Using Private Repo (SSH) Keys and (HTTPS) Tokens

Often Terraform modules are not stored in public git repos for any number of reasons. Fortunately, with the right keys or tokens, it’s not that hard to access them. In this article we’ll go over a few common examples of how to access terraform modules in private repos with Terraform Operator. In general, Terraform can accept either ssh keys and/or tokens to access modules in git repos.

Example 1: Private Repos over HTTPS on Github

To start, you’ll need an basic understanding of Git, and GitHub. Let’s pretend our private git repo is hosted on GitHub and we want to use HTTPS to download our module. First, get an “Access Token” from GitHub. Check the “repo” access checkbox. (Need help? Check out this article to help you Generate Access Tokens from Github Account.)

When you create the token, the token will only show up once. Copy it. We’ll save this to the cluster as a Secret.

Create a Secret in your cluster with the token.

GHTOKEN=$(printf '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' | base64)

cat << EOF | kubectl apply -f -
apiVersion: v1
  mytoken: $GHTOKEN
kind: Secret
  name: gh-access-token
  namespace: default
type: Opaque

In the above code, we saved our Github token to the cluster as a Secret called gh-access-token with data key mytoken in the default namespace. Next we’ll add these item to our terraform k8s-resource manifest.

Create the terraform k8s-resource manifest, let’s call it terraform.yaml. The following is an example of my manifest. Notice the scmAuthMethods. The scmAuthMethods is an array of objects.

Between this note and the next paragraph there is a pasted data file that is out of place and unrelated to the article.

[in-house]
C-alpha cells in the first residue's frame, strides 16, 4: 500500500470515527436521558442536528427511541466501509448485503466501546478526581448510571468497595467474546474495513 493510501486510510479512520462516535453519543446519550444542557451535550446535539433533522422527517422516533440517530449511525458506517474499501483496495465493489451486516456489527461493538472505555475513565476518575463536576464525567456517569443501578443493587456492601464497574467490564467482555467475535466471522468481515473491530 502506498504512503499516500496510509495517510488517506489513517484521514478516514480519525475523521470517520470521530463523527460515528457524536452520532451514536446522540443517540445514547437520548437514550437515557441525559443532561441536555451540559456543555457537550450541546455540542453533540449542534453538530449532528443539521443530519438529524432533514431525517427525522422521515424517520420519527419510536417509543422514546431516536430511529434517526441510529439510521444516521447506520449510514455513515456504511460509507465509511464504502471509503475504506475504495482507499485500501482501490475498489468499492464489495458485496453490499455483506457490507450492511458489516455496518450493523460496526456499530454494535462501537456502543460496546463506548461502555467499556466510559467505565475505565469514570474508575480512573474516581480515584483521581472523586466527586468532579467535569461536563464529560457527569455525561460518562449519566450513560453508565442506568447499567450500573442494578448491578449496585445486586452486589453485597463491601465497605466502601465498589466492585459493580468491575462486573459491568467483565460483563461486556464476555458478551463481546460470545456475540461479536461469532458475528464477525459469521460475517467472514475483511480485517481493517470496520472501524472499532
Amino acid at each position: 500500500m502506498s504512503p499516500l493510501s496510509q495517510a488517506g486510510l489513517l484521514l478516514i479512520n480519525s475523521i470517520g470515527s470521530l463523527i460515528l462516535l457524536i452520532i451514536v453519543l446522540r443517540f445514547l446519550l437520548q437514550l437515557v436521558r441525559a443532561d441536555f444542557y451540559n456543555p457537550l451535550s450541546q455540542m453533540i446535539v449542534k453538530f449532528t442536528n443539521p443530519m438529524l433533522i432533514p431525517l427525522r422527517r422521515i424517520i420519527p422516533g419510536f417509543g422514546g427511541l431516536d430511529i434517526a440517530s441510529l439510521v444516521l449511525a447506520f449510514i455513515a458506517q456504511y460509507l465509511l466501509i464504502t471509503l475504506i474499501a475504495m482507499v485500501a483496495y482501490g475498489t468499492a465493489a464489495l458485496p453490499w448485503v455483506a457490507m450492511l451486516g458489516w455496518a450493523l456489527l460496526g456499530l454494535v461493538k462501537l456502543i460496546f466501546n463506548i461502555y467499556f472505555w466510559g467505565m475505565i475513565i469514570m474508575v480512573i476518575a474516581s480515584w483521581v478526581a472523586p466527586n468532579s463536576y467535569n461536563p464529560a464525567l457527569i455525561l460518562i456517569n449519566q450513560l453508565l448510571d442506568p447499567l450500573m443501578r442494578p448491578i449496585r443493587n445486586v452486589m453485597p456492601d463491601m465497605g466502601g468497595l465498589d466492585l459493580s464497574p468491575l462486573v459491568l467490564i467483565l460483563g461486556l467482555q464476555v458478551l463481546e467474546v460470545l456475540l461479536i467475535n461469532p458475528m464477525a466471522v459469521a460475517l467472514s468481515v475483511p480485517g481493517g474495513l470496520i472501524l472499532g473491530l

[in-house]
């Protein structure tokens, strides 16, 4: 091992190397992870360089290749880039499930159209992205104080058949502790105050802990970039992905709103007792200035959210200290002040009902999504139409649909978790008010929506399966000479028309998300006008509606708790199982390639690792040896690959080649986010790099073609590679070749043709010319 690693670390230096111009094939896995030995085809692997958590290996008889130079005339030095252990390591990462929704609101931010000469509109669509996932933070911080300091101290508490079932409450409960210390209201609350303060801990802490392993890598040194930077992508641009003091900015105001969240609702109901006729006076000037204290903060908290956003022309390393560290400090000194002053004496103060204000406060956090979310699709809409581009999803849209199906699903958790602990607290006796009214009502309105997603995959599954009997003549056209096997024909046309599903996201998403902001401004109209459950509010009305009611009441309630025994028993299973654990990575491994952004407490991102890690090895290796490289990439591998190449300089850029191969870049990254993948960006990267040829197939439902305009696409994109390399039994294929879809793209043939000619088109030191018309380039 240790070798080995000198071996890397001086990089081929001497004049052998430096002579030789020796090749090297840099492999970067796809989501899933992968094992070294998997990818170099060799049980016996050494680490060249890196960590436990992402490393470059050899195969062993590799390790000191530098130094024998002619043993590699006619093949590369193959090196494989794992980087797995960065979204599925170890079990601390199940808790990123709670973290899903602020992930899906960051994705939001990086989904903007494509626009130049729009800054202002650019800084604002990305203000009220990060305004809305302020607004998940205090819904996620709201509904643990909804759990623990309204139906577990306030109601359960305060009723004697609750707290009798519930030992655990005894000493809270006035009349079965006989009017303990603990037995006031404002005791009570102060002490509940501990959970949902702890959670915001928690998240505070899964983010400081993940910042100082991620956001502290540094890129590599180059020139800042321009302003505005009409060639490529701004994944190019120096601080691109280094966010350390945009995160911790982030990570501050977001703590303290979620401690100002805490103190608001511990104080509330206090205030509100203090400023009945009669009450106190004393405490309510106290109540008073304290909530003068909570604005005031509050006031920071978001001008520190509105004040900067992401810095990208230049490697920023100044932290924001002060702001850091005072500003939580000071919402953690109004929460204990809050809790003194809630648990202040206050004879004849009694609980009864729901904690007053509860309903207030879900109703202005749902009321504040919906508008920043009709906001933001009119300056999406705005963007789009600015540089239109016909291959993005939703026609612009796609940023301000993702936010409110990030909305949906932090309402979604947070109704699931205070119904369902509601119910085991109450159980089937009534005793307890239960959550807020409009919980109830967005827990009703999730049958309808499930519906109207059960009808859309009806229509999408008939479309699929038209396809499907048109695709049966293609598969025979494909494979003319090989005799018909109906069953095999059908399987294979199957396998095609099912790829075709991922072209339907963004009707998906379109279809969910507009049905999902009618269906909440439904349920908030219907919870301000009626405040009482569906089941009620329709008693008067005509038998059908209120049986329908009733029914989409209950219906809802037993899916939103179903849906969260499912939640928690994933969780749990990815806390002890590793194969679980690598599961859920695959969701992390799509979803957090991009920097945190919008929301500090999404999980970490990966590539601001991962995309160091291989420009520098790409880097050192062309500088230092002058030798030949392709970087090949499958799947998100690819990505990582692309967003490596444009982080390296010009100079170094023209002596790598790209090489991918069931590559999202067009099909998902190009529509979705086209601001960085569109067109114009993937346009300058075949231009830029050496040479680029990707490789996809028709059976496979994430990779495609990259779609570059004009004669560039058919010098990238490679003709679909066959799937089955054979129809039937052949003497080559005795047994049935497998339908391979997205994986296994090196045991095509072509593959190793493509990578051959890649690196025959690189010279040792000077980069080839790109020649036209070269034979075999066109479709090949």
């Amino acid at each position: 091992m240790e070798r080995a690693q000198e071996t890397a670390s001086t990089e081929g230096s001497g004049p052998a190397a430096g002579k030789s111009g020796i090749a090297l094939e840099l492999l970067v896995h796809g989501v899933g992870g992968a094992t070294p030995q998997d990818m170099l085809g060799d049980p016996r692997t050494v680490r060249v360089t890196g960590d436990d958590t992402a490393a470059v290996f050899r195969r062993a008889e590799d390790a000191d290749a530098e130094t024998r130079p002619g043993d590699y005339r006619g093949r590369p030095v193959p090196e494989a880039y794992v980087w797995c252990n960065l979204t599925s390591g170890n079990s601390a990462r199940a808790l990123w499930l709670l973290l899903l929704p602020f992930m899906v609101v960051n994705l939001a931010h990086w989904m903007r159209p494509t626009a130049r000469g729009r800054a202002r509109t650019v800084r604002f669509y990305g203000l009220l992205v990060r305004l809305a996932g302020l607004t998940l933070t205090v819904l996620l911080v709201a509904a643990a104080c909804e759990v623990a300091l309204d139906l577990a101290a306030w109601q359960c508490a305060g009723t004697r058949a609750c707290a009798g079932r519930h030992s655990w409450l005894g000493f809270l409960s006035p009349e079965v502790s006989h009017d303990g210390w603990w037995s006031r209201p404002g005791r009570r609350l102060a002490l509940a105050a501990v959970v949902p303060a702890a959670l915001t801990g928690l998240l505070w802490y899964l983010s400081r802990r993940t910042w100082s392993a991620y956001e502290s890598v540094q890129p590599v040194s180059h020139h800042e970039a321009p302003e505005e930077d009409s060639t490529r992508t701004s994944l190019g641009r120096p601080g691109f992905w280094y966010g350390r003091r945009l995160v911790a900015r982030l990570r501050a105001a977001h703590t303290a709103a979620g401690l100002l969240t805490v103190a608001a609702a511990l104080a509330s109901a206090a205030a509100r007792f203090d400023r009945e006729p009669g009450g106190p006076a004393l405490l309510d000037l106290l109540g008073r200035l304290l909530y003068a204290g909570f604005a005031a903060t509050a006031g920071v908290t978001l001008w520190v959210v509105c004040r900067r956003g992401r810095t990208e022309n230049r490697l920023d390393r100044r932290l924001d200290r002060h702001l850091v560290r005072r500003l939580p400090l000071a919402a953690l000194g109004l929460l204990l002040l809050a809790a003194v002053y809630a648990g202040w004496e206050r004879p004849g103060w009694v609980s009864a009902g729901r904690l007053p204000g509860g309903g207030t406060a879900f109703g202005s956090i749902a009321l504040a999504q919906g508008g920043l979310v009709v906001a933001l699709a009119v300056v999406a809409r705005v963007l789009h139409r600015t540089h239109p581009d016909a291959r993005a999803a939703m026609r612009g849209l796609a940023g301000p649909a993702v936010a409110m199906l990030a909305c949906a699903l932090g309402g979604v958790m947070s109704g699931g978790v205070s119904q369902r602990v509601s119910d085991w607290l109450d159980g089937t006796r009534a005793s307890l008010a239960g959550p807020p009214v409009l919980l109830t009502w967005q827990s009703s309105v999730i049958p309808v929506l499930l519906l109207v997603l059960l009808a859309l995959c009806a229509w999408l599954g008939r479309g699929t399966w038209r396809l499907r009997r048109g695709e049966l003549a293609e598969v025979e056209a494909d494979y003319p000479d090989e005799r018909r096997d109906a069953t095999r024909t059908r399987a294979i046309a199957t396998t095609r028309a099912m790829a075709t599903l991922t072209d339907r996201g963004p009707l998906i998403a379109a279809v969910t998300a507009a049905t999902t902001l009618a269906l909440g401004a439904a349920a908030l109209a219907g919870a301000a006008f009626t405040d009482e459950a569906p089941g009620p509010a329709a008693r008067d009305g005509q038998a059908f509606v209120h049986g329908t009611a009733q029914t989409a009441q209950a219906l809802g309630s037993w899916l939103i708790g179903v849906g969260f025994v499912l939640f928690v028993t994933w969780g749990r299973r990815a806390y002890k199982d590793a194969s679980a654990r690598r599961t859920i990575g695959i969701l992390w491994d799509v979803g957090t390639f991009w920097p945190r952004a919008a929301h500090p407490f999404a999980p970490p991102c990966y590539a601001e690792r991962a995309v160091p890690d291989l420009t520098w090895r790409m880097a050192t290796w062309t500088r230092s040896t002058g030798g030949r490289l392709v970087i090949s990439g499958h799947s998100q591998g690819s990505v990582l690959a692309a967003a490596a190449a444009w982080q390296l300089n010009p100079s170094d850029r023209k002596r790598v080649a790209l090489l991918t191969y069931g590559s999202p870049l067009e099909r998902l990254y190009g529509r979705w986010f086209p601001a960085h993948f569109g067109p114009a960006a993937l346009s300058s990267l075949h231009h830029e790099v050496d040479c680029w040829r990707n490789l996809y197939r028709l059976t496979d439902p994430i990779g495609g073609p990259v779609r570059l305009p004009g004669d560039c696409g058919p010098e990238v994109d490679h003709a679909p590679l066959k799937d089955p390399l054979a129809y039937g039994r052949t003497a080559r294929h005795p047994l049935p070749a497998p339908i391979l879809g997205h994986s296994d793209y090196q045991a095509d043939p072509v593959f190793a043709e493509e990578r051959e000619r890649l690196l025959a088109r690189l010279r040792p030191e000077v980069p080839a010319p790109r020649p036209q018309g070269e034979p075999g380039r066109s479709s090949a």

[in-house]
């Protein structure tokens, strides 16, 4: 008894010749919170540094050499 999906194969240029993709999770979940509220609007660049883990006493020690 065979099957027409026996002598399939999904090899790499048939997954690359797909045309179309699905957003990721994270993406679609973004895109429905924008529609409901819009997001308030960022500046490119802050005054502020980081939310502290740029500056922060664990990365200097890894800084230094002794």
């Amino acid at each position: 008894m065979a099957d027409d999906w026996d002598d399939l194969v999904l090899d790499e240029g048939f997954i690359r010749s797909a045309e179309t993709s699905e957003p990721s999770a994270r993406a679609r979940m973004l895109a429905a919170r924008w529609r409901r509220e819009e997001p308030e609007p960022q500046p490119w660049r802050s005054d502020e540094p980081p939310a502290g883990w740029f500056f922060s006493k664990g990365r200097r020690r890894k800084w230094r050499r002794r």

1. In example below, we’ll fill in host: with That is the host our token is valid for.
  2. Next, we’re using git: as the SCM (Source Control Management).
  3. Under git:, we’re going with the https: protocol. The other protocol for git is ssh: which will be covered later.
  4. And finally under https:, the secret that was created earlier is defined in tokenSecretRef:.

Take a look for the final manifest:

# terraform.yaml

kind: Terraform
  name: my-module
  terraformVersion: 1.1.9
  customBackend: |-
    terraform {
      backend "kubernetes" {
        secret_suffix     = "my-module"
        namespace         = "default"
        in_cluster_config = true

  # *-------------------------*
  - host:
          name: gh-access-token
          key: mytoken
  # *-------------------------*

  keepLatestPodsOnly: true
  ignoreDelete: false
  writeOutputsToStatus: true

Apply the manifest using kubectl and we’re done and terraform-operator will handle the rest.

kubectl apply -f terraform.yaml

Watch this short terminal capture which follows the steps above of using a Github Token with Terraform Operator.

A few notes:
  1. When an HTTPS token is defined for a host, all git pulls, whether it be downloading the initial module or any module pulled within the a module will use the defined token.
  2. Using an HTTPS token to pull a git module that pulls over SSH will not work. Use scmAuthMethods[].git.ssh.
  3. Only a single token can be used to pull git resources over HTTPS. Use SSH if there are multiple git hosts for your Terraform modules.